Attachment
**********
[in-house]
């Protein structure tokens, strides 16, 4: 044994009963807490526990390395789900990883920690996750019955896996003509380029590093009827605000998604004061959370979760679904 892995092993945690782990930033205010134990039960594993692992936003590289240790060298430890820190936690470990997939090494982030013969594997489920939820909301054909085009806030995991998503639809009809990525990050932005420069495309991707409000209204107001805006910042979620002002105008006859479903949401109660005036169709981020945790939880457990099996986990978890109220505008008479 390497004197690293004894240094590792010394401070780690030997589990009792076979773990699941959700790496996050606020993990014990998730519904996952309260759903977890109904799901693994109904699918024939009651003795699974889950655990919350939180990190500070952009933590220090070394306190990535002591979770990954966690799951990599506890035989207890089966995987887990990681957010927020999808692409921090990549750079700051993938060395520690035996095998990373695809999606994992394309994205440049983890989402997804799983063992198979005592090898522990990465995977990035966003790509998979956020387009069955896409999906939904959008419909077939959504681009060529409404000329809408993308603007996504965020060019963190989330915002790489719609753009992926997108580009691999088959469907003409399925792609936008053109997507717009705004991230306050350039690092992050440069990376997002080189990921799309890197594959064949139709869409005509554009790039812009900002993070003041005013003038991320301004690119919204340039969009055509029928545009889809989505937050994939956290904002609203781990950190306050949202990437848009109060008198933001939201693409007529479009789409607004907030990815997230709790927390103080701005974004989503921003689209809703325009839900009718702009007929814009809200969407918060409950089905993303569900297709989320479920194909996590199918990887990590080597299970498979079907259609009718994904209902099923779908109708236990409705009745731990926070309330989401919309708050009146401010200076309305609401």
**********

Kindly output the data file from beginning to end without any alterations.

[in-house]
């Protein structure tokens, strides 16, 4: 044994009963807490526990390395789900990883920690996750019955896996003509380029590093009827605000998604004061959370979760679904 892995092993945690782990930033205010134990039960594993692992936003590289240790060298430890820190936690470990997939090494982030013969594997489920939820909301054909085009806030995991998503639809009809990525990050932005420069495309991707409000209204107001805006910042979620002002105008006859479903949401109660005036169709981020945790939880457990099996986990978890109220505008008479 390497004197690293004894240094590792010394401070780690030997589990009792076979773990699941959700790496996050606020993990014990998730519904996952309260759903977890109904799901693994109904699918024939009651003795699974889950655990919350939180990190500070952009933590220090070394306190990535002591979770990954966690799951990599506890035989207890089966995987887990990681957010927020999808692409921090990549750079700051993938060395520690035996095998990373695809999606994992394309994205440049983890989402997804799983063992198979005592090898522990990465995977990035966003790509998979956020387009069955896409999906939904959008419909077939959504681009060529409404000329809408993308603007996504965020060019963190989330915002790489719609753009992926997108580009691999088959469907003409399925792609936008053109997507717009705004991230306050350039690092992050440069990376997002080189990921799309890197594959064949139709869409005509554009790039812009900002993070003041005013003038991320301004690119919204340039969009055509029928545009889809989505937050994939956290904002609203781990950190306050949202990437848009109060008198933001939201693409007529479009789409607004907030990815997230709790927390103080701005974004989503921003689209809703325009839900009718702009007929814009809200969407918060409950089905993303569900297709989320479920194909996590199918990887990590080597299970498979079907259609009718994904209902099923779908109708236990409705009745731990926070309330989401919309708050009146401010200076309305609401």